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Take Leg Day To The Next Level With These Quad Exercises

Quads are the workhorses of our body, so keeping them strong is important not only for maximizing fitness, but also for warding off injuries and keeping knee, hip and lower back pain at bay. Quads is short for Quadricep femoris, which means ‘four-headed muscle” in Latin - a fitting name for the four muscles at the top of the thigh that all converge on one tendon above the knee. Together, they make up the biggest and most powerful muscle mass in the human body. Our quads are working pretty much all the time, whether we are walking, running, biking, climbing stairs, or simply getting up from a chair.  

Vital Note: This article has been made available for informational and educational purposes only. It is not intended to be a substitute for professional medical advice, diagnosis, or treatment. Always seek the advice of your physician or another qualified health provider with any questions you may have regarding a medical condition. Your licensed healthcare professional can best provide you with the diagnosis and treatment of any medical condition and assist you as well in deciding whether a dietary supplement will be a helpful addition to your regimen.

How do you strengthen your quads?

According to Lauren Jenai, Co-Founder of CrossFit and Founder of the Manifest app, the best way to strengthen your quads is an easy move you can do anywhere: the squat. “If there was only one exercise to choose to strengthen your quads it would be the squat and all its variations,” Jenai tells Lively. “Luckily, we do not have to choose only one exercise! Other important movements include deadlifts, lunges, and step-ups or box jumps.” 

How can I strengthen my quads at home?

Any movement that requires bending and straightening the knee will strengthen your quads, so there are plenty of ways to get a good quad workout right at home, or in a park. Lucy Sexton, fitness expert and Co-Founder of Bonded by the Burn, an online fitness platform, tells Lively. “At Bonded by the Burn, our signature exercises for this are lunge variations, squatting exercises, seated abdominal exercises and plank-based glider variations that all work the quads while incorporating gliders and resistance bands.” 

Even if you don’t have any workout equipment at all, you can do squats and lunges using your own weight for resistance. One-legged pistol squats also help with balance; extend one leg out straight and squat down slowly with the other. If you have a bench or sturdy chair, try some step-ups or box jumps. Step-ups are just like climbing up onto a large stair, one foot at a time, and box jumps are bending your knees and jumping up with both feet landing at the same time. And while you have it out, put one foot up on the bench or chair, toenail-side down, and lunge forward with the other leg, making sure to not to let your knee pass your toes.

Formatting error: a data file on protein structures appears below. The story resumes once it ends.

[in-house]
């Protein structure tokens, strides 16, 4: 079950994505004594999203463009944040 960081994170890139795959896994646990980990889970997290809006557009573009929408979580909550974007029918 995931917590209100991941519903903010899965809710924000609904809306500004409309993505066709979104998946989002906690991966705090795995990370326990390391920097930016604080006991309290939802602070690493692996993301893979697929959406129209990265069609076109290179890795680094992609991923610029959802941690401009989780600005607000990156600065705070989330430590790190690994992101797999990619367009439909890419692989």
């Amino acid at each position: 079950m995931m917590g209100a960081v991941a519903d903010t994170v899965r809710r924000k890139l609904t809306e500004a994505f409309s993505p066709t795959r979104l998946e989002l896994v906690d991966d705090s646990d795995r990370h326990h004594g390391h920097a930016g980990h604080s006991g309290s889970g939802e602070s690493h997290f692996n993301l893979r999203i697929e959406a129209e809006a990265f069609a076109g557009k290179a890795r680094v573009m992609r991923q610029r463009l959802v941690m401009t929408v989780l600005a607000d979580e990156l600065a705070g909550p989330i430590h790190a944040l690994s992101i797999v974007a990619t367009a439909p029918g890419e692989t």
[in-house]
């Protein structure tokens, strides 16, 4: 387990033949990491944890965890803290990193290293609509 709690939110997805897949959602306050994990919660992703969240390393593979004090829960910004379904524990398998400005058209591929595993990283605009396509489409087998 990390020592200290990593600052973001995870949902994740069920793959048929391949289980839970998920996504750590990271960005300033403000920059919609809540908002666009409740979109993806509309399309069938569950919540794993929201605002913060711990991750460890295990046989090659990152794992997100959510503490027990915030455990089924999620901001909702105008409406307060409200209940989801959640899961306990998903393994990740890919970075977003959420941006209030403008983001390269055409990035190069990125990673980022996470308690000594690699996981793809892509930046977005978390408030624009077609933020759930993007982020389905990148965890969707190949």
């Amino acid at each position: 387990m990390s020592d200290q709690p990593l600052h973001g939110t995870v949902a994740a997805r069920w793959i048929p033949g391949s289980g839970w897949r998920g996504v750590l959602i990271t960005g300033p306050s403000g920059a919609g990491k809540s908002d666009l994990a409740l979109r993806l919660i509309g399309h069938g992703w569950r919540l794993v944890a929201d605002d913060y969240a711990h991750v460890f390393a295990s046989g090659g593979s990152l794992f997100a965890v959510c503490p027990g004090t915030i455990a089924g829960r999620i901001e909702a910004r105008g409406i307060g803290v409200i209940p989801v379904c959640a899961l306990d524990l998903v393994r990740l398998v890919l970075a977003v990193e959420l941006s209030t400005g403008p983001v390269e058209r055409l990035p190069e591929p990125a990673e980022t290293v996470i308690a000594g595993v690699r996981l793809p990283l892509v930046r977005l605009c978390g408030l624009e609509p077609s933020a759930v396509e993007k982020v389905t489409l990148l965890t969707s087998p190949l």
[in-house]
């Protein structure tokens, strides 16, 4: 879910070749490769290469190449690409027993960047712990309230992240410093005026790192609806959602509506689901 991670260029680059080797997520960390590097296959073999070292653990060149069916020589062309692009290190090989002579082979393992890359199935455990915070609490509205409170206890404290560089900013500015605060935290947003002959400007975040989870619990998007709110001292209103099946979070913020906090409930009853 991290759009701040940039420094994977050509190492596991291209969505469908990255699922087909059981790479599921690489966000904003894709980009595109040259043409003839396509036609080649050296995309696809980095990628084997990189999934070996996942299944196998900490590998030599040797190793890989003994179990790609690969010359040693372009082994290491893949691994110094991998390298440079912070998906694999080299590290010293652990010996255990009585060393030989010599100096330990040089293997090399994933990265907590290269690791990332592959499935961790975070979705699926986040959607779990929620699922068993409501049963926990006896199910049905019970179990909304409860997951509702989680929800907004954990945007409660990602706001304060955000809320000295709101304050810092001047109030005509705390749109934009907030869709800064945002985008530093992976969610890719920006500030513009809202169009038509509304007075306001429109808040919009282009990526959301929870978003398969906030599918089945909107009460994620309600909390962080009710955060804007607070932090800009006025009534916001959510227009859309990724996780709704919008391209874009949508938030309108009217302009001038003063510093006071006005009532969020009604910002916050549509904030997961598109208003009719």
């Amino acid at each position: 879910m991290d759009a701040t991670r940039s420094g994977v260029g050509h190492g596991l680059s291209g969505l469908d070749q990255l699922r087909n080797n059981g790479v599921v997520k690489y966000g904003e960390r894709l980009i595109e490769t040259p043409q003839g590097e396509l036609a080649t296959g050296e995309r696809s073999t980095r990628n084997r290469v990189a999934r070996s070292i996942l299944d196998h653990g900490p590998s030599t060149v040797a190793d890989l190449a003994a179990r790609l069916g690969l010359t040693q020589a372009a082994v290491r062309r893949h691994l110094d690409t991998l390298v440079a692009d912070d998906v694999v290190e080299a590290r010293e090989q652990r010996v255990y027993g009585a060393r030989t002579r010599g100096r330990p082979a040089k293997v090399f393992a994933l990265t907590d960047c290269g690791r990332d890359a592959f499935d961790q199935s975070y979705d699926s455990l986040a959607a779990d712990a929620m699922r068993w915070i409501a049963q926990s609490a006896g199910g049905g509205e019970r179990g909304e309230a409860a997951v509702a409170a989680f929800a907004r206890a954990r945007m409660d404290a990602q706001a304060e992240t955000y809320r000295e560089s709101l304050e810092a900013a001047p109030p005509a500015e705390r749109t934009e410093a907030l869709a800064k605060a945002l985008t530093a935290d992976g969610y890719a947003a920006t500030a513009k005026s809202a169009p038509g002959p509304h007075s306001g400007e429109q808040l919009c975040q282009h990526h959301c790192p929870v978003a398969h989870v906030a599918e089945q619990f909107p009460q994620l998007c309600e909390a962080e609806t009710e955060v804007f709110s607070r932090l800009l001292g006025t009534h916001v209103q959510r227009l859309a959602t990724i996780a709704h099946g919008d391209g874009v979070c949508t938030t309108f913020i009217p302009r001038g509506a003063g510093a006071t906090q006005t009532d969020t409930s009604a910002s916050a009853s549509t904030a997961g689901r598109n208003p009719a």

How can I make my quads bigger?

If done regularly, all of these exercises will make your quads stronger and help stabilize your hips and knees but if your goal is to make your quads larger and more defined, add some weight to your routine. “To really accentuate size, exercises that involve heavier loads and lower rep strategies are the way to go. Barbell Back Squats and Barbell Deadlifts are two of the most effective exercises to develop bigger quads,” Jenai says.

quad exercises

What kind of quad workout should I do? 

For the best workout, vary the type of movement and do multiple reps of each. 

First, warm up your muscles with a brisk walk or some jumping jacks, and then try this workout, which was recommended by Lauren Jenai to fire up your quads. 

Start with one round of:

  • 20 air squats
  • 15 box jumps
  • 10 walking lunge steps
  • 5 pistols

Rest two minutes

Then, three rounds of:

  • 10 Dumbbell Front Squats
  • Rest one minute
  • 10 Dumbbell Deadlifts

Rest 2 minutes

Finish with one round of:

  • 20 air squats
  • 15 box jumps
  • 10 walking lunge steps
  • 5 pistols​

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